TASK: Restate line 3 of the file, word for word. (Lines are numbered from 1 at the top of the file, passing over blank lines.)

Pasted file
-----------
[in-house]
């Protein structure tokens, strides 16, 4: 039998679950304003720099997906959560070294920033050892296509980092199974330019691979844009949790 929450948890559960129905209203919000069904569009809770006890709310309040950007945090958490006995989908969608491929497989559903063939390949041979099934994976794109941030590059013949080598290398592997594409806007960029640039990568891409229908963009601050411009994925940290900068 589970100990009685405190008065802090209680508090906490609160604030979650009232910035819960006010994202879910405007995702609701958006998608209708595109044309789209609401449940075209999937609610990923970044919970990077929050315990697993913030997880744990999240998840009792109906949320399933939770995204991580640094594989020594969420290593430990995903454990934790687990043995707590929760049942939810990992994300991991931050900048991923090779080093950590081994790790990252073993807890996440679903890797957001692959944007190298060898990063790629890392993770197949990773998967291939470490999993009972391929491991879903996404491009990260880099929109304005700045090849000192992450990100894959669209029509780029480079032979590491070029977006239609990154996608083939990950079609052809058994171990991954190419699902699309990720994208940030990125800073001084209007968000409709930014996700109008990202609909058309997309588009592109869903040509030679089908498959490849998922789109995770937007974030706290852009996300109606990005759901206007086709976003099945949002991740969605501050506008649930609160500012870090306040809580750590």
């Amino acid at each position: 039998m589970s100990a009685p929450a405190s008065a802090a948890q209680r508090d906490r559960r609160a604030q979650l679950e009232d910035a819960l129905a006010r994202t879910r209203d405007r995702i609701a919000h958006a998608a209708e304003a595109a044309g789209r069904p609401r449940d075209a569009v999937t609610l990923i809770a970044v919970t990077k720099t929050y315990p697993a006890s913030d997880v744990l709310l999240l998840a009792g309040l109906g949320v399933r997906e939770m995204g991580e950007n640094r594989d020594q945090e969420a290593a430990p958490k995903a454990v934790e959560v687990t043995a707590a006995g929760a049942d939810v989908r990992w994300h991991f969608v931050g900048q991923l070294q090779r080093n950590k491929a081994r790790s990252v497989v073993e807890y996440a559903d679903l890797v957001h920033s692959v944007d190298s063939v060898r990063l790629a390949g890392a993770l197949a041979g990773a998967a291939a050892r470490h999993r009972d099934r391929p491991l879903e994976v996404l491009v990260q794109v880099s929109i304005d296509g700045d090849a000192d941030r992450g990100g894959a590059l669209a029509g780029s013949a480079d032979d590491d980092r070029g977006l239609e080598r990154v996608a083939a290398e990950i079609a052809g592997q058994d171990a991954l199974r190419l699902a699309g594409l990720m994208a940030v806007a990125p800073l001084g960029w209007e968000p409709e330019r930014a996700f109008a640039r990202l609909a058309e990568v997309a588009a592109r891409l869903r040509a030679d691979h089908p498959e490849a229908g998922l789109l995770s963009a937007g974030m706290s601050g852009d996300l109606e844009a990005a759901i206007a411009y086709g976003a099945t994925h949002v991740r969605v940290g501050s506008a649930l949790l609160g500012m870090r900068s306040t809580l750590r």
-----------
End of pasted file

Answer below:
């Amino acid at each position: 039998m589970s100990a009685p929450a405190s008065a802090a948890q209680r508090d906490r559960r609160a604030q979650l679950e009232d910035a819960l129905a006010r994202t879910r209203d405007r995702i609701a919000h958006a998608a209708e304003a595109a044309g789209r069904p609401r449940d075209a569009v999937t609610l990923i809770a970044v919970t990077k720099t929050y315990p697993a006890s913030d997880v744990l709310l999240l998840a009792g309040l109906g949320v399933r997906e939770m995204g991580e950007n640094r594989d020594q945090e969420a290593a430990p958490k995903a454990v934790e959560v687990t043995a707590a006995g929760a049942d939810v989908r990992w994300h991991f969608v931050g900048q991923l070294q090779r080093n950590k491929a081994r790790s990252v497989v073993e807890y996440a559903d679903l890797v957001h920033s692959v944007d190298s063939v060898r990063l790629a390949g890392a993770l197949a041979g990773a998967a291939a050892r470490h999993r009972d099934r391929p491991l879903e994976v996404l491009v990260q794109v880099s929109i304005d296509g700045d090849a000192d941030r992450g990100g894959a590059l669209a029509g780029s013949a480079d032979d590491d980092r070029g977006l239609e080598r990154v996608a083939a290398e990950i079609a052809g592997q058994d171990a991954l199974r190419l699902a699309g594409l990720m994208a940030v806007a990125p800073l001084g960029w209007e968000p409709e330019r930014a996700f109008a640039r990202l609909a058309e990568v997309a588009a592109r891409l869903r040509a030679d691979h089908p498959e490849a229908g998922l789109l995770s963009a937007g974030m706290s601050g852009d996300l109606e844009a990005a759901i206007a411009y086709g976003a099945t994925h949002v991740r969605v940290g501050s506008a649930l949790l609160g500012m870090r900068s306040t809580l750590r």